“The Interpreter Services group is so professional, responsible and skilled,” said Abrahm, former chief of the Division of Adult Palliative Care at Dana-Farber Cancer Institute. “I couldn’t be luckier as a clinician in palliative care, and for whom communication is key, to have a partner who understands the nuances and subtlety of what I’m talking about.”

Leo F. Buckley Jr., executive director of Business Operations in Patient Care Services, said interpreters at the Brigham play a vital role ensuring that patients receive the highest-quality care.

“Our interpreters are central members of the patient care team and collaborate with nurses, physicians, therapists, nutritionists, chaplains, managers and many others by bringing diverging cultures together through interpretation for patients and their families,” Buckley said.

Salguero looks forward to continuing to help patients and their care teams communicate.

“The Brigham is a great place to work and receive care, and I believe we have some of the best interpreters in the world here,” he said. “I am glad to be able to call this hospital home. It’s an awesome place all around.”

“Behind the Scenes at the Brigham” is a monthly series in Brigham Bulletin that provides a glimpse of the people whose everyday contributions help make the Brigham a world-class institution. Is there an individual or team you’d like to see featured? Send your ideas to bulletin@bwh.harvard.edu.

 

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Brigham Community Affirms Commitment to Health Equity

We care. Period. logoThe World Health Organization defines health equity as the fair opportunity everyone should have to attain their full health potential and articulates that no one should be disadvantaged from achieving this potential.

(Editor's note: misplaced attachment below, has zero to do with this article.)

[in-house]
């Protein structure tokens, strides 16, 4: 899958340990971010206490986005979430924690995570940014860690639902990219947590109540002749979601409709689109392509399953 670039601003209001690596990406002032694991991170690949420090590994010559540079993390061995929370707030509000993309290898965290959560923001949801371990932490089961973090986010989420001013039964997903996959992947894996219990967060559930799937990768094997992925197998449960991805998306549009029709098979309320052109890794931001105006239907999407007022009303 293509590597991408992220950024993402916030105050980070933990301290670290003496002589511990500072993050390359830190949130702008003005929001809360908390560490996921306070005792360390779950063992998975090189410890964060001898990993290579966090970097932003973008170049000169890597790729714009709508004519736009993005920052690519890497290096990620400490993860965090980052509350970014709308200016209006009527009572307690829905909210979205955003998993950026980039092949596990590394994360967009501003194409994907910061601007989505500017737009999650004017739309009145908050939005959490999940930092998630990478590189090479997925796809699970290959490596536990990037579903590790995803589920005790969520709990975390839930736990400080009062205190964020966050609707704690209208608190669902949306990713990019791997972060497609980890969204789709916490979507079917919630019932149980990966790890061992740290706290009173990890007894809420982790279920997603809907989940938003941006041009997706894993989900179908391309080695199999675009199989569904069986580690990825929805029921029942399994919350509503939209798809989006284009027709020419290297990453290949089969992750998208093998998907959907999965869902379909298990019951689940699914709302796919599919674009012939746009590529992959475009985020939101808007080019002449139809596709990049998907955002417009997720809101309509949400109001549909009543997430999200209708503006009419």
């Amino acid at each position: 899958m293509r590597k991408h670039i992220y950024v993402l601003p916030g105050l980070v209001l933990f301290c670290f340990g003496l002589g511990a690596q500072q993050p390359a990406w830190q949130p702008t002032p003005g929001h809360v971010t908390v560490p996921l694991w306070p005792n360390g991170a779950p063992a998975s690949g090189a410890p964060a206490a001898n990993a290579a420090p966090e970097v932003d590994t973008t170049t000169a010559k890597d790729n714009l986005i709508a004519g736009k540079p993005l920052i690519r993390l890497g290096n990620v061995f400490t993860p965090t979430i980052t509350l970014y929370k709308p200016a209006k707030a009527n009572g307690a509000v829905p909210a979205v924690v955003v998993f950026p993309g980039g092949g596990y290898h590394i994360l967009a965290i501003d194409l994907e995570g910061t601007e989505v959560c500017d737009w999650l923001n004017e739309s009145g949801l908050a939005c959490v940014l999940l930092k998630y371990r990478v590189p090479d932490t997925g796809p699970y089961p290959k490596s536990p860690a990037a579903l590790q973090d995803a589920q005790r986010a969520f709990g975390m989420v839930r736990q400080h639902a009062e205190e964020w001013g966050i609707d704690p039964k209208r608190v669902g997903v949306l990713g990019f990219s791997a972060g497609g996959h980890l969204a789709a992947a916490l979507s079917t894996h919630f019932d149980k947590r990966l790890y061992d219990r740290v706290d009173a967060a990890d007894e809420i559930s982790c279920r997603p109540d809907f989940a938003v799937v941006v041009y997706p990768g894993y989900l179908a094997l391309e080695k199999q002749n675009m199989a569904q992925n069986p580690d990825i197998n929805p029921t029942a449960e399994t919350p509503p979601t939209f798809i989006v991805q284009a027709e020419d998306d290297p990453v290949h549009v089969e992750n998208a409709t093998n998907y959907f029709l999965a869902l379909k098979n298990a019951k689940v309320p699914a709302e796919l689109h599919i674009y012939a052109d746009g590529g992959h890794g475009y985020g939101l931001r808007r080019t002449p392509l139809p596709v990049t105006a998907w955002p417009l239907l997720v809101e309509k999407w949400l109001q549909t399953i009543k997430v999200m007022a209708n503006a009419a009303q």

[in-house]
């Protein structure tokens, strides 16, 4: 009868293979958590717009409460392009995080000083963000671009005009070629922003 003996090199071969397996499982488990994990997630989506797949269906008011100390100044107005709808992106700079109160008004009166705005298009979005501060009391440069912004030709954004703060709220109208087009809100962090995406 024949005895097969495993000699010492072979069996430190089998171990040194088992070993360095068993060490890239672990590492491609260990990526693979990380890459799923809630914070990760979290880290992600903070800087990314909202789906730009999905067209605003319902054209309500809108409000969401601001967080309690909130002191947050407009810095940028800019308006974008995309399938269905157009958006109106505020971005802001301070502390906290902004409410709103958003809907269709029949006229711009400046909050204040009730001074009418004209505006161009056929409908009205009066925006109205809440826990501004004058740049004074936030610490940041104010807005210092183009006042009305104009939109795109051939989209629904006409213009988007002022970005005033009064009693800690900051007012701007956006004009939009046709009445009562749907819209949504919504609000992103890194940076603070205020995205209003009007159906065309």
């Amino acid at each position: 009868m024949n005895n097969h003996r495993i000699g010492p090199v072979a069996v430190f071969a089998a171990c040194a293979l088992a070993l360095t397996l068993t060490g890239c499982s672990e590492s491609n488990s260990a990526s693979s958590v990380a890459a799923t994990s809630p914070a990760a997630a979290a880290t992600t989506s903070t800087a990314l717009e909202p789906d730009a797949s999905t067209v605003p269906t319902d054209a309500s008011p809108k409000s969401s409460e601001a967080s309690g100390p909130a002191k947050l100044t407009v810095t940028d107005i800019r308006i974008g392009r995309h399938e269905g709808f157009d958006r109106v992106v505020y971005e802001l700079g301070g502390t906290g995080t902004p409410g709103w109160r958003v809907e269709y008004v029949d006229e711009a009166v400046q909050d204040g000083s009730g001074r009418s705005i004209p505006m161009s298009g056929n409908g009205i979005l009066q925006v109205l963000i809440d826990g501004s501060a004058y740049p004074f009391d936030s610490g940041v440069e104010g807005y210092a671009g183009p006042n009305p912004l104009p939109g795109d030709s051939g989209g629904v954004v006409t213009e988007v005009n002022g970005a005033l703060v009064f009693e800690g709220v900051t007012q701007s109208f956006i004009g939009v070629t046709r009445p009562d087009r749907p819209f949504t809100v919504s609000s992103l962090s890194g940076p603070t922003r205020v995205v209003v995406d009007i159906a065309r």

Brigham Bulletin invited all faculty, staff and trainees to reflect on how they are addressing health equity in their own work and their suggestions for advancing health equity at the Brigham. We hope you enjoy these thoughtful contributions, and we invite our employees to add their own and keep the conversation going by following the instructions below.

Instructions

Submit your contribution using the comment box at the bottom of this page. You may also email your submission to bulletin@bwh.harvard.edu.

Please use your @bwh.harvard.edu or @partners.org email address when submitting a comment using the form below. Your name will appear next to your comment, but your email address will not display publicly.

Comments are moderated, so your submission will not appear immediately. If you have any questions about the status of your contribution, email bulletin@bwh.harvard.edu.

At the end of your comment, please add your full name, title, department and any degrees/credentials you would like to appear next to your name.

We invite all contributors to include a photo with their comment. Send your photo to bulletin@bwh.harvard.edu, and a member of the Brigham Bulletin team will add it to your submission.

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From SSJP Grad to Clinical Engineer, Biomed Staff Grateful for Brigham Support

Andrew Green

Andrew Green

Since Andrew Green, M.Eng, was a senior in high school, he’s considered the Brigham’s Department of Biomedical Engineering his second home. Now a clinical engineer with the team, Green said he would not have landed his dream job if it weren’t for his experiences with the Student Success Jobs Program (SSJP) and endless support from his mentors here.

“It has all been a blessing to me,” Green said. “SSJP is the program that essentially set up my career, and my mentors guided me and believed in me every step of the way. I am so grateful.”

After a high school classmate at Boston Latin Academy encouraged him to apply to SSJP, Green was ecstatic when he learned that he had been selected to work in Biomedical Engineering, a team that inspects, tests, installs, maintains, repairs and replaces approximately 26,000 devices used in patient care and research throughout the Brigham. (That supportive classmate and fellow SSJP alumna, Jennifer Herrera Cordones, BSN, RN, eventually became not only part of the Brigham family as a nurse on Braunwald Tower 15CD, but she and Green also formed their own family when they married in 2018.)

A program of the Brigham’s Center for Community Health and Health Equity (CCHHE), SSJP works with departments across the Brigham to pair students from select Boston-area public high schools with mentors and internship opportunities in various fields.